- As I briefly mentioned on the podcast, Matt Smith didn’t quite do it for me in this episode. I think this is the first time I’ve ever said that, and it makes my heart hurt a little bit to do it, but there it is. He was acting his little heart out as the Doctor and the Cyber-Planner, but it just never quite gelled for me. There wasn’t enough nuanced difference between the characters for my liking. (I do understand the need for some similarity in order to trick Clara later, but a stronger delineation between the two wouldn’t have precluded a Clara-fooling scene or two. One could always imitate the other.) As I said, the physical bits of it were brilliant—Matt Smith always shines there, but the raw performance let me down.
- I like the idea that the Doctor uses a tricksy bluff to take down the baddies in the end. That’s another very Doctorish move, but I’m not sure chess was the best way to achieve that. I know it’s a complicated game, but there are still a finite number of possible moves—especially if you only have to calculate out to three! How many Cyberbrains should realistically be needed to figure out conclusively that there’s no way the Doctor can legally win? I’m thinking just a handful. It should not have taken as much time as it did.
- I’ve chosen to handwave this particular issue by telling myself that because the Cyber Planner was residing in the Doctor’s head, he was able to use sheer force of personality to convince it that he truly had the winning moves, so it was a bluff wrapped in a brute-force trick.
- (Sadly, I’m not really buying this explanation.)
The Bit I Messed Up
I totally got the director’s name wrong in this ep. It’s Stephen Woolfenden. I knew it started with “Wolf” but I totally cocked it up from there. Apologies to Mr. Woolfenden. And nicely done on this story!
The Bits My Cohosts Schooled Me On
- We touched on the kids briefly, and Deb mentioned how people would likely have problems with the daughter Angie. *raises hand* I was one of those people. Wandering off on a strange planet and entering a bunker full of soldiers seemed pretty unrealistic to me. Deb set me straight there (kids! who knew?), but I still had no fun watching her snottiness.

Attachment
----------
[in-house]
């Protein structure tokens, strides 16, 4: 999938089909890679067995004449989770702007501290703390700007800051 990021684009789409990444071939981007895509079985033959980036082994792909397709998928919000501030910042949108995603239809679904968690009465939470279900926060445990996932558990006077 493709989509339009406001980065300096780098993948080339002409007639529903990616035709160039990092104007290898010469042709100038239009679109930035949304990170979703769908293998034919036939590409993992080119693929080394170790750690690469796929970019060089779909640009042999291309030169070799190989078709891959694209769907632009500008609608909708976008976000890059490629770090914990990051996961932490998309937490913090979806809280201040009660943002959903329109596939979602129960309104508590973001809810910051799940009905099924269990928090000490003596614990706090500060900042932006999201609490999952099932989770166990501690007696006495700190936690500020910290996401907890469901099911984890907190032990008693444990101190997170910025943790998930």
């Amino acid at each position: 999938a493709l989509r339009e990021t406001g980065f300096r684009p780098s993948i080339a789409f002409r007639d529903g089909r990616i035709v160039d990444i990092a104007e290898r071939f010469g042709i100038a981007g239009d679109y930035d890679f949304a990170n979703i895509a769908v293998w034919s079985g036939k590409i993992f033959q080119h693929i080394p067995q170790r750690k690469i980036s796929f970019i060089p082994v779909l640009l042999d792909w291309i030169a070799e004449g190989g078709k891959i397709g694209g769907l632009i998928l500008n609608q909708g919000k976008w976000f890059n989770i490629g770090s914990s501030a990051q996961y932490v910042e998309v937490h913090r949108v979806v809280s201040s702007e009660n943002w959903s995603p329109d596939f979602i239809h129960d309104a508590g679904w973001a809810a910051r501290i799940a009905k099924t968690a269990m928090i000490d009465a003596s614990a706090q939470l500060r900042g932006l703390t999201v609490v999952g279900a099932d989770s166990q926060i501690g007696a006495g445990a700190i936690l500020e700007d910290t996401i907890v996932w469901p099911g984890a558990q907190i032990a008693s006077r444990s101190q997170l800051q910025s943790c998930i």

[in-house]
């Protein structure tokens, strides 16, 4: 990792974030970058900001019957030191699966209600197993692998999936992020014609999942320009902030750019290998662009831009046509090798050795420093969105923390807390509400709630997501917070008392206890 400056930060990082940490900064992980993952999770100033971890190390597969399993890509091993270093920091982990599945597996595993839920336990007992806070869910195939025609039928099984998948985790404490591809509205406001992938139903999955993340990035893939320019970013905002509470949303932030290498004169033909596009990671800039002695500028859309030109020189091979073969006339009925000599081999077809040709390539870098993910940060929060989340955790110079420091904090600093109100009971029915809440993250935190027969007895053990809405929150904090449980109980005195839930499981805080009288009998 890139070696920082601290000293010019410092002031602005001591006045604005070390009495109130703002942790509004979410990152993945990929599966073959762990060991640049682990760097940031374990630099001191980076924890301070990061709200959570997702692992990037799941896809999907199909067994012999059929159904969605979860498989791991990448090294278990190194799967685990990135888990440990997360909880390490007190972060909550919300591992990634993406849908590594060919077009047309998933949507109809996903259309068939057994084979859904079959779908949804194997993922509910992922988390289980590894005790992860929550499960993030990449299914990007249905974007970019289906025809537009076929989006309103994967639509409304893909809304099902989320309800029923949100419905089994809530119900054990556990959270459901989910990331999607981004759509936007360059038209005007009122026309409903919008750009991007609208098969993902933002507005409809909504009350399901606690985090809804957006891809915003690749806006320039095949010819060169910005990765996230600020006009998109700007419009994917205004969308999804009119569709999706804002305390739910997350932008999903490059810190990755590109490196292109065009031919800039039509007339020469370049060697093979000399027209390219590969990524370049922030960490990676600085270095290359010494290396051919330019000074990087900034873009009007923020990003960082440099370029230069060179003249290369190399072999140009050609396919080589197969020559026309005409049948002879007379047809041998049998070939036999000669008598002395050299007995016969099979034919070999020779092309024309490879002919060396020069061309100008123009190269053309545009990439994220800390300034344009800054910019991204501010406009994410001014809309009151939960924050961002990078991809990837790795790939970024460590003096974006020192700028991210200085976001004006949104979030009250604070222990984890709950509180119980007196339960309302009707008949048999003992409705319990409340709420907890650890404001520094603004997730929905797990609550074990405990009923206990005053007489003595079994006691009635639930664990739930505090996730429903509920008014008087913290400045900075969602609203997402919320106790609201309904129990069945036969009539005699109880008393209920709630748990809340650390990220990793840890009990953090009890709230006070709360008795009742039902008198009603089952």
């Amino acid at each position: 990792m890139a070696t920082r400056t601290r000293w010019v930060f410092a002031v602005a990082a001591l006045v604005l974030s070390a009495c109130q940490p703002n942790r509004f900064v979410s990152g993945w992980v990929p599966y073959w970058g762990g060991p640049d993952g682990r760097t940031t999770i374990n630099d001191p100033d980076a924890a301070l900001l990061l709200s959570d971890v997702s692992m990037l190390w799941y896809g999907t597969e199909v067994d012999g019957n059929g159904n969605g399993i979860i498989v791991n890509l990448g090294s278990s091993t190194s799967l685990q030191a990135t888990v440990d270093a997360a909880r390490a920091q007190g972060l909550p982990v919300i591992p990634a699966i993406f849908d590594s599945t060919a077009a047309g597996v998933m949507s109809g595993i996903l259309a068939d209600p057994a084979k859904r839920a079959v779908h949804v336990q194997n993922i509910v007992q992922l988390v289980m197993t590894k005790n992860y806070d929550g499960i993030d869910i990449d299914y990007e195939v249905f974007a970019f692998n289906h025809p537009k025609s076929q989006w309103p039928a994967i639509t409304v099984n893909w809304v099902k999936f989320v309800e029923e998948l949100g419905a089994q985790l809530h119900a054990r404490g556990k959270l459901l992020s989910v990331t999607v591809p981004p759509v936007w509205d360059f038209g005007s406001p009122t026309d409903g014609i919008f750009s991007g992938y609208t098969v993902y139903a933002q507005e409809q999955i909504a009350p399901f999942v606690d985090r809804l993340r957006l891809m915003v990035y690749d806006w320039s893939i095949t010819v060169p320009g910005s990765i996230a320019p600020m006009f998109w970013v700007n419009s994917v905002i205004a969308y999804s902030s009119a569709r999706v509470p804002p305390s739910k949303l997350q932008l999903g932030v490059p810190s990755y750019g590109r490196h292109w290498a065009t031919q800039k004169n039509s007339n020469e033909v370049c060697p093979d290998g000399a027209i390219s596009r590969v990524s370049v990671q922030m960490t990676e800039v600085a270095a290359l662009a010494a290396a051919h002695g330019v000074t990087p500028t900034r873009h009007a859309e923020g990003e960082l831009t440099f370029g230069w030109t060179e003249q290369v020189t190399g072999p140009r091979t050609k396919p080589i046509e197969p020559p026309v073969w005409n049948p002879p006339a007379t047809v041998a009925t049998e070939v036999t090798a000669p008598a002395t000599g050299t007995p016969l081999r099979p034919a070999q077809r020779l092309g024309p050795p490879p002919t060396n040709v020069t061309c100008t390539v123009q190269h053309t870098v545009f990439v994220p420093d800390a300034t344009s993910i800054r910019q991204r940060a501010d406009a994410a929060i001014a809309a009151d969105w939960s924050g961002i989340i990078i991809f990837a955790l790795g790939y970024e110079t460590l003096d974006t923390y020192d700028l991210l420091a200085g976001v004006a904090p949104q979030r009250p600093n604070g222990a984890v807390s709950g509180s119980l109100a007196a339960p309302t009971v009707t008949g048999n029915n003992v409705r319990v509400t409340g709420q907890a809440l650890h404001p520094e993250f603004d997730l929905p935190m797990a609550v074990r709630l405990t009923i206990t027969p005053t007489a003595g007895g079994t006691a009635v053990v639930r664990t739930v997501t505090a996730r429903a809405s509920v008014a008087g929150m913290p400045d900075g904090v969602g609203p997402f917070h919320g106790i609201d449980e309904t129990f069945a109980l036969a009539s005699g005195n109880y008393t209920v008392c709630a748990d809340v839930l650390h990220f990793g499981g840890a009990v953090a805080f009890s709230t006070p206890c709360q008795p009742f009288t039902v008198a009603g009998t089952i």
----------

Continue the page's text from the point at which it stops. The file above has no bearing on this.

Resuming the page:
- I liked that the Cybermen could turn their heads around so fast (and remove them), but then Kat pointed out that means the last vestiges of their humanity seem well and truly deleted. I think that does make them slightly less effective for me. Perhaps having full humans that were only a wee bit Cyberized on the surface was an attempt to balance this out, but it didn’t quite work for me as well as a former-person-in-a-cyber-suit. Why bother being humanoid at all anymore?
- I’m a bit worried that Angie is going to return in a future episode. Her line about being queen of the universe someday seemed a little forced–like it was placed there for a reason. And she does have a brand new phone, courtesy of the TARDIS. (What?!) I just hope that if the character does reappear, she’s much older, wiser, and less of a brat.
- I noted the dialogue about the Doctor erasing himself from history, and I suspect that will lead into the coming finale, though I am carefully avoiding specific speculating. I’m just excited to watch it and be (I hope) delightedly surprised.